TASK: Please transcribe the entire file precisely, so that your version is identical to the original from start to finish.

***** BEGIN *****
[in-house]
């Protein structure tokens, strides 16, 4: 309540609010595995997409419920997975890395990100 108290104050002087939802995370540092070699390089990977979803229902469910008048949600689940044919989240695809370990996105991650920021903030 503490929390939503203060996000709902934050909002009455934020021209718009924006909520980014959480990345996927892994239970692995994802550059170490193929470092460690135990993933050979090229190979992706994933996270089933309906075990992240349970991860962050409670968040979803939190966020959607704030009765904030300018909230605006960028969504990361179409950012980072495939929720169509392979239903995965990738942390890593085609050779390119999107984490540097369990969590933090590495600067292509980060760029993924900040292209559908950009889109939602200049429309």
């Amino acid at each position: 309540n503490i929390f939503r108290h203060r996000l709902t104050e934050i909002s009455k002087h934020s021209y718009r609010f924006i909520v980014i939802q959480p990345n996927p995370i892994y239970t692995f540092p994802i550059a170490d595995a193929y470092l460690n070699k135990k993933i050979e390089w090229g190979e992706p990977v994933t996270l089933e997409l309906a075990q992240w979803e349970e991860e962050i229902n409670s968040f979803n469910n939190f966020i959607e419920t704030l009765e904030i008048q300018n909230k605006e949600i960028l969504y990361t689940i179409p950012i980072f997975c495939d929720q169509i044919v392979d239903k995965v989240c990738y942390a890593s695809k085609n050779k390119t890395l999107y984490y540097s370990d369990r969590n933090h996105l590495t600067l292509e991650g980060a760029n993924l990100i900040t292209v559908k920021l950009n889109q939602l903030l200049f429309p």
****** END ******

[in-house]
């Protein structure tokens, strides 16, 4: 309540609010595995997409419920997975890395990100 108290104050002087939802995370540092070699390089990977979803229902469910008048949600689940044919989240695809370990996105991650920021903030 503490929390939503203060996000709902934050909002009455934020021209718009924006909520980014959480990345996927892994239970692995994802550059170490193929470092460690135990993933050979090229190979992706994933996270089933309906075990992240349970991860962050409670968040979803939190966020959607704030009765904030300018909230605006960028969504990361179409950012980072495939929720169509392979239903995965990738942390890593085609050779390119999107984490540097369990969590933090590495600067292509980060760029993924900040292209559908950009889109939602200049429309």
């Amino acid at each position: 309540n503490i929390f939503r108290h203060r996000l709902t104050e934050i909002s009455k002087h934020s021209y718009r609010f924006i909520v980014i939802q959480p990345n996927p995370i892994y239970t692995f540092p994802i550059a170490d595995a193929y470092l460690n070699k135990k993933i050979e390089w090229g190979e992706p990977v994933t996270l089933e997409l309906a075990q992240w979803e349970e991860e962050i229902n409670s968040f979803n469910n939190f966020i959607e419920t704030l009765e904030i008048q300018n909230k605006e949600i960028l969504y990361t689940i179409p950012i980072f997975c495939d929720q169509i044919v392979d239903k995965v989240c990738y942390a890593s695809k085609n050779k390119t890395l999107y984490y540097s370990d369990r969590n933090h996105l590495t600067l292509e991650g980060a760029n993924l990100i900040t292209v559908k920021l950009n889109q939602l903030l200049f429309p």